It’s a real pleasure today to be joining the blog tour for The Cornish Midwife by Jo Bartlett, and sharing my review: published on 15th April by Boldwood Books, it’s now available as an ebook, paperback and audiobook. My thanks to Rachel at Rachel’s Random Resources for the invitation and support, and to the publishers for my advance reading ecopy (provided via netgalley).
Do you know, I’ve always been rather annoyed with myself that I haven’t read more of Jo Bartlett’s lovely books. She joined me here for a chat way back in 2016, when Somebody Else’s Boy was published (you can read it again here) – but the only book I’ve ever managed to fit in was a novella, The Gift of Christmas Yet to Come, and I really loved that one (you’ll find the review here). But I’m so delighted to see that Jo has now signed a twelve book deal with Boldwood, and I’m really looking forward to following the Cornish Midwife series.
Let’s take a closer look…
WELCOME TO THE BEAUTIFUL SEASIDE TOWN OF PORT AGNES.
A fresh start…
Midwife Ella Mehenick left the small Cornish town of Port Agnes for London and never looked back. But when her seemingly perfect life crashes down around her, there’s only one place she can heal her battered heart – the place she once called home.
A new arrival…
Ella is quickly welcomed into the small community midwife team and loves her new job caring for mums and their precious babies – it’s what she does best! But being back also means facing ex-flame Dan Ferguson…the first man to break her heart.
A second chance at love?
Dan is still as gorgeous as ever, but he’s never forgiven Ella for leaving. And now she’s back it’s clear that there is unfinished business between them. As Ella settles into her new/old life, she can’t stop the memories of how she once loved Dan so completely – and maybe never stopped.
Maybe coming home to Cornwall is Ella’s chance to love again…
Meet The Cornish Midwives of Port Agnes – where community, friendship and love are always delivered. An uplifting and escapist read, perfect for fans of Christie Barlow, Jessica Redland and Holly Martin: this book was previously published as Return to Port Agnes.
I knew I was going to enjoy this book from its opening chapter – the author’s style draws you in, I immediately liked (and really felt for) Ella and her wonderful parents, and I really wanted to find out how she put her life back together after her disappointment and very public humiliation. At the height of her midwifery profession in a London hospital (with her certificates on display behind the counter in her parents’ seafront bakery), she decides to return home to Port Agnes, covering the six month absence of a member of the community midwife team – and as she comes to terms with her return, and tries to decide whether it’s where she plans to make her future, the book is filled with a succession of small dramas within the community of the kind only the unpredictably of childbirth and babies can bring.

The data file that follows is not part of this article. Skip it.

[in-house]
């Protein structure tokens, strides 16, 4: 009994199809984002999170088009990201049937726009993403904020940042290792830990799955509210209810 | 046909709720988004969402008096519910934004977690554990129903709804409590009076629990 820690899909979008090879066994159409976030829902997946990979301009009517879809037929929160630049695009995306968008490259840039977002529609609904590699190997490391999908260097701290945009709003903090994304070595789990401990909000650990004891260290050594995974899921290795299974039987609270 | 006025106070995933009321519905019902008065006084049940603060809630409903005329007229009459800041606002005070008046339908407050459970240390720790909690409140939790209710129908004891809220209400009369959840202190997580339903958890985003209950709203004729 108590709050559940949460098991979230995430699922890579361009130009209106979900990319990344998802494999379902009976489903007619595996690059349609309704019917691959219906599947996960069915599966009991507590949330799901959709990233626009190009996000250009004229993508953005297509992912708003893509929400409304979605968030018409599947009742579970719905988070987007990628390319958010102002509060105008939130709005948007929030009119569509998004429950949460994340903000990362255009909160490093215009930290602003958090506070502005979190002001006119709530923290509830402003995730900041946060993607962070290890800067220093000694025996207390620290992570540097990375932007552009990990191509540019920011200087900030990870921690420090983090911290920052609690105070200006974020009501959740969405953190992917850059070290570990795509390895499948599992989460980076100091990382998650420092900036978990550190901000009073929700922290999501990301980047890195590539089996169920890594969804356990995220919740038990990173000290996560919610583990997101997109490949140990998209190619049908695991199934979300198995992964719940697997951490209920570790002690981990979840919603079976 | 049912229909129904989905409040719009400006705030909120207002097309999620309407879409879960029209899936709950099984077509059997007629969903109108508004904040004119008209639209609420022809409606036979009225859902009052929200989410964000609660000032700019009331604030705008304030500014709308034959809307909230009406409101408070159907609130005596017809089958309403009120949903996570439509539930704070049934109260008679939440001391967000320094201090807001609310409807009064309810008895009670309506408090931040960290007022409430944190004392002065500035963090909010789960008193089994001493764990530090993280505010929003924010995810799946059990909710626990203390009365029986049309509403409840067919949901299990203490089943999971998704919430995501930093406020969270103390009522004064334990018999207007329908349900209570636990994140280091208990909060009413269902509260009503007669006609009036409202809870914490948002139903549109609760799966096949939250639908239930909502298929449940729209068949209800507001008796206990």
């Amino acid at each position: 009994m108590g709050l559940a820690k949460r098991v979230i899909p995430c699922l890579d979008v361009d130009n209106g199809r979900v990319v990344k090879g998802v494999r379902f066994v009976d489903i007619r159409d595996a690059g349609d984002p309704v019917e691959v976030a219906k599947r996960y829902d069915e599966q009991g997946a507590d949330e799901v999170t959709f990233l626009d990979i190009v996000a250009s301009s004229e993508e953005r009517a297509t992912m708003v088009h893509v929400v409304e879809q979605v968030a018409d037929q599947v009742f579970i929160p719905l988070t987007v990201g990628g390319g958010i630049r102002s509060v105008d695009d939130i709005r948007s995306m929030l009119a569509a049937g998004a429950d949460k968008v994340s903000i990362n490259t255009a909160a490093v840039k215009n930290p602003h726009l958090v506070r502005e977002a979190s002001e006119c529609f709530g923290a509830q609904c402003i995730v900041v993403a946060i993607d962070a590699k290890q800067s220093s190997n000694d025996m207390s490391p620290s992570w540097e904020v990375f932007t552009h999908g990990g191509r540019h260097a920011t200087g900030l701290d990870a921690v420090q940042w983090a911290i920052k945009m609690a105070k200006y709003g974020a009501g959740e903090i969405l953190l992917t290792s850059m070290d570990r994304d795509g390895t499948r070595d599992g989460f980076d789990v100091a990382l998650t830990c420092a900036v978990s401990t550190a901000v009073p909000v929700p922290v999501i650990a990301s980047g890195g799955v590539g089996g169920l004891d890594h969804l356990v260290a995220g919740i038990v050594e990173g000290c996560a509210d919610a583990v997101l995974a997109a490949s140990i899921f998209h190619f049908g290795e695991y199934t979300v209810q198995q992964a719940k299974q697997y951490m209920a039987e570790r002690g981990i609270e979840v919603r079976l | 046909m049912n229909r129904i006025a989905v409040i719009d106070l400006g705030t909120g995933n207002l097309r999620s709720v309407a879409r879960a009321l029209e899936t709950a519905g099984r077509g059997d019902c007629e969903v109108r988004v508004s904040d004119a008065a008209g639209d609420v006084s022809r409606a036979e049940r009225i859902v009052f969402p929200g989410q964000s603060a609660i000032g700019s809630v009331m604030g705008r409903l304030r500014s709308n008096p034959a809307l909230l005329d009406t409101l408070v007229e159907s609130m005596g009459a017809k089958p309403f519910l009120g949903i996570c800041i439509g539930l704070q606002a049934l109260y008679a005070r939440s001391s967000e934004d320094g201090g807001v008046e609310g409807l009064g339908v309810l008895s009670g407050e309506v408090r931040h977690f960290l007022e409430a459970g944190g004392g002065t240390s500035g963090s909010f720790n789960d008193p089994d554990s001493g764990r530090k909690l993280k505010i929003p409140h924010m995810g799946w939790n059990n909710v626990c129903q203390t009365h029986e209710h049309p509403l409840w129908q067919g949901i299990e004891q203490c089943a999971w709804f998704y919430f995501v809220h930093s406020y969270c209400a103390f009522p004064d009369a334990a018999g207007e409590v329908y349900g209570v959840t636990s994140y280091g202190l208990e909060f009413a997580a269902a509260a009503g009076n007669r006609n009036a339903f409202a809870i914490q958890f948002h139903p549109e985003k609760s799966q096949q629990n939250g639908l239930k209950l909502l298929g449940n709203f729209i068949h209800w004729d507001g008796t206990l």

Ella herself is very much at the heart of the story, as she settles back into family life, running across old friends and getting to know the other members of the midwifery team. When she went away, she left behind Dan, the love of her life – now a successful property developer (with rather higher standards that Ella’s father believes), their paths cross once more, and there’s still the same spark that it might just be possible to fan into a flame. Her father has rather higher hopes for a relationship with her childhood friend Brae, who runs the fish and chip shop, and does everything he can to push them together – with some moments that are deliciously embarrassing and very funny indeed. But as well as following Ella’s love life, we also find out about the lives of the rest of the midwifery team, and those of others in the well-drawn Port Agnes community – all those little ups and downs of life, and the perfect way to start a new series as you get to know them all rather better.
The whole cast is excellent, but I really must say a special word for Ella’s parents. She was something of a miracle baby herself, and being in her thirties doesn’t stop them treating her like their precious little girl – and I found that particularly lovely. Her father Jago is a quite wonderful character – a proud Cornishman, fierce about the changes brought about with all the incomers and second-home owners, and I really loved his passion, however many problems it might cause.
I always really enjoy books with a strong sense of place and community, and you won’t find it done much better than this. The whole book has the feel of a Sunday night series, that strong central story line and established characters interspersed with dramatic moments they encounter – the obvious comparison is Call the Midwife, but with a contemporary setting, but (perhaps because of its setting too) I couldn’t help getting more of a feeling of Doc Martin (and they’re both series I always enjoy). And it also has the feel of a really involving saga, although I know that’s not a term often used for a story very much set in the present day.
I enjoyed it very much – a light and easy read, but with plenty of drama to keep the pages turning, filled with warmth, plenty of gentle humour, a few real tugs at the heartstrings, some great dramatic tension, a lovely touch of romance, and just a really perfect book to start a new series. I’ll be looking forward to my next visit to Port Agnes – there are a few friends I’d like to catch up with, and I rather like it there.
About the author
Jo Bartlett is the bestselling author of nineteen women’s fiction titles. She fits her writing in between her two day jobs as an educational consultant and university lecturer and lives with her family and three dogs on the Kent coast. Boldwood is publishing the first title in The Cornish Midwife Series – part of a twelve-book deal – in April 2021.